You are here: Home // Videos // Eyeworks: LMNO

Eyeworks: LMNO

This is the second installation of an ongoing series of articles by Alexander Stewart and Lilli Carré, founders of the Eyeworks Festival of Experimental Animation. 

Robert Breer. LMNO (film still), 1978.

As mentioned in our first post on Sally Cruikshank, when we launched the Eyeworks Festival, we kept the work of two filmmakers in mind to define a spectrum of animation that we were interested in. The second is avant-garde filmmaker Robert Breer, whose career making animated films spans nearly fifty years.

Breer’s work is bright, energetic, playful, and uses traditional animation techniques to achieve avant-garde effects.  His films flirt with perspective, figures, and recognizable objects. At the same time, it engages with the irreducible elements of cinema in the manner of a Modernist film artist: the screen as an essentially flat surface, the relationship between still images and motion, and the synchronization between sound and image. Some of his favorite tools,  rotoscoping (tracing over live action) using spray paint, looping small fragments, scrambling the order of short bursts of animation, and using collaged environmental recordings as soundtracks, are clear influences on filmmakers like Stuart Hilton and the “MTV style” of the late 80’s. Related to MTV, Breer’s collaboration with William Wegman on the music video for New Order’s track Blue Monday ’88 is a wonderful summary of that certain zeitgeist.

The piece we chose to feature here is LMNO from 1978, which we included in the 2011 Eyeworks Festival. It seems like an under-appreciated gem from Breer’s filmography and shows off a particularly cartoony sensibility amid the unrelenting kinetic energy and avant-garde moves. To make a list of recognizable images in the film is to get a hint of what it’s about: a breakfast table, a man slipping on a banana peel and then being run over by a train, various small animals, backyard leisure activities, a man falling, and so on. The title has a certain Dada quality to it, which resonates with the elegantly anarchic spirit present in Breer’s films. Like most of Breer’s work, LMNO is absolutely mesmerizing and absorbing when seen as a film print in a theater. There, the individual frames pop crisply, and the mind can wander and make intuitive connections within the film.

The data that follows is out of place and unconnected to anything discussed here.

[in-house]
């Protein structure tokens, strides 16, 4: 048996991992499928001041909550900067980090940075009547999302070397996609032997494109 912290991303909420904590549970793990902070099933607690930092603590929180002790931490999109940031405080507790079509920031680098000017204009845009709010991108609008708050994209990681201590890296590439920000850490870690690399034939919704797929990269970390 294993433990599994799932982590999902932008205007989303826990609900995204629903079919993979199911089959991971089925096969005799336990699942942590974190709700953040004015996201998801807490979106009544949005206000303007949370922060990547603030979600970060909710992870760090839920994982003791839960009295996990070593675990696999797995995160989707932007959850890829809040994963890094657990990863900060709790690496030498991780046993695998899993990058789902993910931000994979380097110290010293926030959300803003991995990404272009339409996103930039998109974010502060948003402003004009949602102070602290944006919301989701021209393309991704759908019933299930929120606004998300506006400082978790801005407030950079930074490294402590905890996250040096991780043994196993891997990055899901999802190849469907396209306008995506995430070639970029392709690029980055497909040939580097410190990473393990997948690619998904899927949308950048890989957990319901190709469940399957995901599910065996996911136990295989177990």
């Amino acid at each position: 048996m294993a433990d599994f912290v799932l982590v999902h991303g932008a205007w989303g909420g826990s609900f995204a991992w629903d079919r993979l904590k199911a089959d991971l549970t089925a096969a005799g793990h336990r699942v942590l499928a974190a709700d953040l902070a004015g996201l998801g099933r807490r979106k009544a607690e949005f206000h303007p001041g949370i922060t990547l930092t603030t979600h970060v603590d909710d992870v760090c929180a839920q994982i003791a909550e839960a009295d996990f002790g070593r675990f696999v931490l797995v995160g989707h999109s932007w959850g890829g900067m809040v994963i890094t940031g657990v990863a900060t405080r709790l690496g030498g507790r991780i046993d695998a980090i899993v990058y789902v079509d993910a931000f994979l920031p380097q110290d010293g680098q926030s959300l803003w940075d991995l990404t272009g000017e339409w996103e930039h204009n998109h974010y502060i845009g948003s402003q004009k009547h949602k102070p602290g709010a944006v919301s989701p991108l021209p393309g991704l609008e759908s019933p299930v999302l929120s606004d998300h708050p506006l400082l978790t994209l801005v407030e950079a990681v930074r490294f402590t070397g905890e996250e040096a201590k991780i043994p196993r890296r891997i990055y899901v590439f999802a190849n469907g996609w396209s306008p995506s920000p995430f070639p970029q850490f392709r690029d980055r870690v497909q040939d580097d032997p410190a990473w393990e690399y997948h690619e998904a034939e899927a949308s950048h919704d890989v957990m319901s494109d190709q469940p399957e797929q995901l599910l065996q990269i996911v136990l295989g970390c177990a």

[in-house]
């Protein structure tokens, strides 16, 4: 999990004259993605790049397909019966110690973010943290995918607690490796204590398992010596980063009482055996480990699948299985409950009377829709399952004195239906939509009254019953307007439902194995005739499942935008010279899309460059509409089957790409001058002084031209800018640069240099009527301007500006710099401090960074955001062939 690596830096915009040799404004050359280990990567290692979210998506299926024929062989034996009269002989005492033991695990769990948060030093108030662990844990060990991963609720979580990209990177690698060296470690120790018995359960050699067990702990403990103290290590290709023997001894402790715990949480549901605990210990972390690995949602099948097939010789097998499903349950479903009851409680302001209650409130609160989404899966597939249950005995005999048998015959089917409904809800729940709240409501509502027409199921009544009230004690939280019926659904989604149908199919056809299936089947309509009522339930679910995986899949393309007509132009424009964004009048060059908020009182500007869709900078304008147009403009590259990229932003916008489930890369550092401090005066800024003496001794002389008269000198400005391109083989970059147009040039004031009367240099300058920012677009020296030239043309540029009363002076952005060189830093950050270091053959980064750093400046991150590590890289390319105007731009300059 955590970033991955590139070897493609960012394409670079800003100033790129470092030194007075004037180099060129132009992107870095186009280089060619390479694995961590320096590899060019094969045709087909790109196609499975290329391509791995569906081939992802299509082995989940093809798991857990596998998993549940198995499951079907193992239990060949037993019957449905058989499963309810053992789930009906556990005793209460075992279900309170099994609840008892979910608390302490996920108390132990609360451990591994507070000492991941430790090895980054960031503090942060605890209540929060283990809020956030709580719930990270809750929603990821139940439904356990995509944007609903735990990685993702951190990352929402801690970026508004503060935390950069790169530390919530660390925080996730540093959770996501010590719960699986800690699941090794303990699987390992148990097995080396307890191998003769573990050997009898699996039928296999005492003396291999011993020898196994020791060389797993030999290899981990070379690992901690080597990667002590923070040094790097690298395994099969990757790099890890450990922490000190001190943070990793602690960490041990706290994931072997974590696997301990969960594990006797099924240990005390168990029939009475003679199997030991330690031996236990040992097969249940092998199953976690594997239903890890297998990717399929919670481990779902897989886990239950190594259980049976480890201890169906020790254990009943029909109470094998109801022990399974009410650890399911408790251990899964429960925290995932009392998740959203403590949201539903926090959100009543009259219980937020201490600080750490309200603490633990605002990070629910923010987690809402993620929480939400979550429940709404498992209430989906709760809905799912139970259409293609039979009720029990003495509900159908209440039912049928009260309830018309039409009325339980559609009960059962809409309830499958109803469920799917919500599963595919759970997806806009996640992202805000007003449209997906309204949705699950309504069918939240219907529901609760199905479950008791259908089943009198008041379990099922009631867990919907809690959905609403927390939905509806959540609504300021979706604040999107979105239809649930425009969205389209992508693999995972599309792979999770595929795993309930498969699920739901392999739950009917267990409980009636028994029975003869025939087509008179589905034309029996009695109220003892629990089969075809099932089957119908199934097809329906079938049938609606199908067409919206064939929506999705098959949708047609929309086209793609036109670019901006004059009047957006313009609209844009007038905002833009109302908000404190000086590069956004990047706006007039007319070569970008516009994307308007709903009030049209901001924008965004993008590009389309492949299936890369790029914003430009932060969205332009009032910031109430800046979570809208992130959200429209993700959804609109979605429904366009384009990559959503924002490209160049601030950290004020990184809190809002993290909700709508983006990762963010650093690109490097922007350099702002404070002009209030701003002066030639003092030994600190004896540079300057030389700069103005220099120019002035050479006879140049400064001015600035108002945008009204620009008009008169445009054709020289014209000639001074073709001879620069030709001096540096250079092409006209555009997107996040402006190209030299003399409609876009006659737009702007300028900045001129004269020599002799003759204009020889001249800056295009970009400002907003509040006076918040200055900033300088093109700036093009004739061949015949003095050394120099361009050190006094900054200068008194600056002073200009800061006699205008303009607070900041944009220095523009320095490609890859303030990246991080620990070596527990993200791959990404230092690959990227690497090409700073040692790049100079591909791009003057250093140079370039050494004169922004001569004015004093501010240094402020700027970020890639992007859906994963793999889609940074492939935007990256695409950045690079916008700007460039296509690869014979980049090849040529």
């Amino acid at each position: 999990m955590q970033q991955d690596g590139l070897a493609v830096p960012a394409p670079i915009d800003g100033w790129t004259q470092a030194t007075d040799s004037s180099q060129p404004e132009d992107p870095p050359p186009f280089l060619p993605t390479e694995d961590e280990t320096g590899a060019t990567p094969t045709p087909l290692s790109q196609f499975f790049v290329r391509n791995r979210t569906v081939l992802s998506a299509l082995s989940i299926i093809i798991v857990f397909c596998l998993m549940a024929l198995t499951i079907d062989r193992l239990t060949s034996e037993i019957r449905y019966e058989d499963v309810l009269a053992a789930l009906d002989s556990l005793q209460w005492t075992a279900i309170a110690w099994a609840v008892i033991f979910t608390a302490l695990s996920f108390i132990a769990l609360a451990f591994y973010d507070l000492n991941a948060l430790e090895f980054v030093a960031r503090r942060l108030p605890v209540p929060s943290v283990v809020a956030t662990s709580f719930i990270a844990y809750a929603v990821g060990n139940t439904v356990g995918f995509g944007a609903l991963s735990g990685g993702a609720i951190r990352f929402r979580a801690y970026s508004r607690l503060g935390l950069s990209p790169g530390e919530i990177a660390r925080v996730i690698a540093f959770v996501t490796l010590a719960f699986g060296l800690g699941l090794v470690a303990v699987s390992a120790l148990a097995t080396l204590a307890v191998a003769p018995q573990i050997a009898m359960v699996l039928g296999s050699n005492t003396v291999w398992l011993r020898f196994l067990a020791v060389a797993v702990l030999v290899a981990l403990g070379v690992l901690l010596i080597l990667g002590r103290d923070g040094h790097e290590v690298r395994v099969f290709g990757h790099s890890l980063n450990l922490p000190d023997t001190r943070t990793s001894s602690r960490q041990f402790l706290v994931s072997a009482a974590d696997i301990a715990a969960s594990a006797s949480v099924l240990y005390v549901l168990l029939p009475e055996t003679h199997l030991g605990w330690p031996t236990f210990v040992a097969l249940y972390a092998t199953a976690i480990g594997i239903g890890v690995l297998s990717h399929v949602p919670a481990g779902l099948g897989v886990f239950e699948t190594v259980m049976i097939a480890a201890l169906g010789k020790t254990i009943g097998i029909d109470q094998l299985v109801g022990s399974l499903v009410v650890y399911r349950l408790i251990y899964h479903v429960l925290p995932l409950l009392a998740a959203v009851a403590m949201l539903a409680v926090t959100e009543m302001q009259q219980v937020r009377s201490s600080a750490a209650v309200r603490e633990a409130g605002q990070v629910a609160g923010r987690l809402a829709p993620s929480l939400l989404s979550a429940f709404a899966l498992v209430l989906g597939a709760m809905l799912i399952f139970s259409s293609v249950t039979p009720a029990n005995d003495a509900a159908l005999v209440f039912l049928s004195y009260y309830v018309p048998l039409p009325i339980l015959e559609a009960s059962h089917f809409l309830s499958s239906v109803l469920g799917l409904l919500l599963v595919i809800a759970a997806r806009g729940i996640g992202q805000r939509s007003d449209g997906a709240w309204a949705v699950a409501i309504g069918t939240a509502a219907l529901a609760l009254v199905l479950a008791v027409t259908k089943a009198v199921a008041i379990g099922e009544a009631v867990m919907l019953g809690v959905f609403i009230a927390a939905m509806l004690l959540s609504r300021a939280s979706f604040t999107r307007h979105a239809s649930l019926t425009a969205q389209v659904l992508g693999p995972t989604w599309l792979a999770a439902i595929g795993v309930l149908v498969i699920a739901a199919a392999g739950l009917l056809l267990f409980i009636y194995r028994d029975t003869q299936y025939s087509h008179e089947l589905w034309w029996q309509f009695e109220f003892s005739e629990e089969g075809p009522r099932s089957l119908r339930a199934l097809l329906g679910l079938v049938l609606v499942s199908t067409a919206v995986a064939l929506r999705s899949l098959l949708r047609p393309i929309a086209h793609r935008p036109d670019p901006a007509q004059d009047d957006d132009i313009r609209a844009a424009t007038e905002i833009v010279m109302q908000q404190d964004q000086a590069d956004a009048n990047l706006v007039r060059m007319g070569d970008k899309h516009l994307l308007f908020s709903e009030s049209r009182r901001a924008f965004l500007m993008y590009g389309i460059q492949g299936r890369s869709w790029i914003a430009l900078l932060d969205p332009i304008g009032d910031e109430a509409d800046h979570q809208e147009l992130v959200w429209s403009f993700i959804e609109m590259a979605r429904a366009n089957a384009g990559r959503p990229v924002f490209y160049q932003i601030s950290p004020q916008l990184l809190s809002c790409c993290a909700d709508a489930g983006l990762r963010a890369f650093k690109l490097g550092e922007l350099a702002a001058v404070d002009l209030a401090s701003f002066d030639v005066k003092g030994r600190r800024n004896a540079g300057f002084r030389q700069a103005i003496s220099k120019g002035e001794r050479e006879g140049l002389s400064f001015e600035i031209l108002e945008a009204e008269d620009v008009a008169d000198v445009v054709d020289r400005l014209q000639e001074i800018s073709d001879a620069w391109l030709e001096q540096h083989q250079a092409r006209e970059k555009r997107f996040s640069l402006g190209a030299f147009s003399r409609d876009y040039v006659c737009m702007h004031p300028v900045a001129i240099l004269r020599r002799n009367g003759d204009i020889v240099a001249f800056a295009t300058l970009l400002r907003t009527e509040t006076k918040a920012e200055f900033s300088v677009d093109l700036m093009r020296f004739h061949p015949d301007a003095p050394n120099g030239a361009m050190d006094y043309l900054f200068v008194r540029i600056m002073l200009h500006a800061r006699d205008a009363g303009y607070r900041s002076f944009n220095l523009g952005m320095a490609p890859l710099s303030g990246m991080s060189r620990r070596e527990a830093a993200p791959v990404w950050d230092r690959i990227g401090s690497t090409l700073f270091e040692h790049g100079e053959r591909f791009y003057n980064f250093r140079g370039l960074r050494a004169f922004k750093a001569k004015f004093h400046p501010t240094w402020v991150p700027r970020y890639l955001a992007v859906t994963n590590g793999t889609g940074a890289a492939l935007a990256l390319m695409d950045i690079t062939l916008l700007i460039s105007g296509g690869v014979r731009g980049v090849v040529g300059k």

In the summer of 2012, we were fortunate enough to see one of Breer’s kinetic sculptures as part of the Ghosts in the Machine show at the New Museum. Breer’s piece was the highlight of the sprawling exhibition for us; a large white fiberglass gumdrop on concealed motorized wheels, drifting slowly around the gallery like something out of a sci-fi film. His mobile sculptures, called “floats,” capture the same balance of a serious art practice and honest delight that we love about his films.

Watch LMNO here.

Tags: , , , , , ,

Leave a Reply

Copyright © 2010 Sixty Inches From Center, All rights reserved.